6.4 It is further submitted by Shri Nikhil Goel, learned AAG appearing on behalf of the State that the High Court has failed to appreciate that the revenue cannot recover from the seller who is not registered or who has filed ‘NIL’ returns, thereby denying sale. It is further submitted that the High Court has materially erred in observing and holding that once the purchases are made by the purchasing dealer by account payee cheque, the purchasing dealer is deemed to have discharged his burden. It is submitted that the High Court has also materially erred in observing that if the seller of the goods from whom the dealer has purchased does not deposit such tax, the dealer (purchasing dealer) cannot be held liable for that. It is submitted that as such the purchasing dealer is entitled to the Input Tax Credit on the tax paid by the seller and/or on the tax paid. It is submitted that therefore, for the purposes of Input Tax Credit, the purchasing dealer has to prove the actual payment of tax and actual transfer of goods and mere paper transaction is not sufficient.

6.5 Making above submissions and relying upon the above decisions, it is prayed to allow the present appeals.

Contention of Taxpayer:

7. While opposing the present appeals, learned counsel appearing on behalf of the respective assessees/dealers, who claimed the Input Tax Credit have vehemently submitted that in the present case, as such, the purchasing dealers have discharged the burden of proof cast under Section 70 of the KVAT Act, 2003 and proved the genuineness of the transactions by producing the genuine invoices and even the payment made through cheques. It is submitted that therefore once the dealer has discharged the burden cast under Section 70 of the KVAT Act,2003, the purchasing dealer is entitled to the Input Tax Credit and if at all it is found that a tax is not paid by the seller, the same can be recovered from the seller. However, so far as the purchasing dealer is concerned, they are entitled to the ITC, once having discharged the burden under Section 70 of the KVAT Act, 2003.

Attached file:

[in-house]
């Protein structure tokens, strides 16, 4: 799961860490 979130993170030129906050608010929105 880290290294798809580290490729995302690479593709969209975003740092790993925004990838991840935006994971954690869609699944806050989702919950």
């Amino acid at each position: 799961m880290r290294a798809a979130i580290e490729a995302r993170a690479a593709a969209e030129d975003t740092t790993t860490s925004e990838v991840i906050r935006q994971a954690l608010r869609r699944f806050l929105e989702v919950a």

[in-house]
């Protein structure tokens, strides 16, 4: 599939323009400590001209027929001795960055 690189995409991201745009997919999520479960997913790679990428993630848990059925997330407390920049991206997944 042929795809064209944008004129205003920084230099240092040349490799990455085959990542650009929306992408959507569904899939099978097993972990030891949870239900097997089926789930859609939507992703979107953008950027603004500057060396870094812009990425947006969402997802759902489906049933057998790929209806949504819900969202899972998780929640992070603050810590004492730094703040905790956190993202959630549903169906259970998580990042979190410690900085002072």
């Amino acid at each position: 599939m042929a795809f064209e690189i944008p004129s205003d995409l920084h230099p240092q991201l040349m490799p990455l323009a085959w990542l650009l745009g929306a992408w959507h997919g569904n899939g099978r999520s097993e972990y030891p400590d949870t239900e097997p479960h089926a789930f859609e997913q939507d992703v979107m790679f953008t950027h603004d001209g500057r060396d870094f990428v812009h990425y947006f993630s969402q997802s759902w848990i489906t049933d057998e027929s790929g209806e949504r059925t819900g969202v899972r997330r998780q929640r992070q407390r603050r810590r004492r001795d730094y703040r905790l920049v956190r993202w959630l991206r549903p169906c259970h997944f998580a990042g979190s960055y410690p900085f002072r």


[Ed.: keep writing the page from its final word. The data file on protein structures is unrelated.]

7.1 It is further submitted by learned counsel appearing on behalf of the respective dealers that in fact they have discharged the burden of proof cast under Section 70 of the KVAT Act, 2003 by producing the valid invoices and making the payment online to the supplier. It is submitted that registration of the dealer and online payments were never disputed. It is further submitted that apart from Section 70 of the KVAT Act, 2003, the Karnataka Value Added Tax Rules, 2005, namely Rules 27 and 29 provide for the details and obligations upon the dealer to issue the tax invoice and also the particulars of the tax invoices. It is submitted that neither the KVAT Act nor the Rules provide for any other document or any other obligation, which are statutorily required for the purposes of establishing the claim for seeking refund towards Input Tax Credit.

7.2 It is submitted that therefore the decision of the adjudicating authority was beyond the Act and Rules. It is further submitted by the learned counsel appearing on behalf of the respective assessees / dealers that the only requirement of law, as far as the purchasing dealers wanting to avail the benefit of Input Tax Credit is concerned, is that he has to make sure that the selling dealer is a registered dealer and has issued the tax invoice in compliance with the requirement of the KVAT Act and the Rules made thereunder. It is submitted that once the purchasing dealer demonstrates that he has complied with such requirement, he cannot be denied the ITC only because the selling dealer fails to discharge his obligation under the KVAT Act.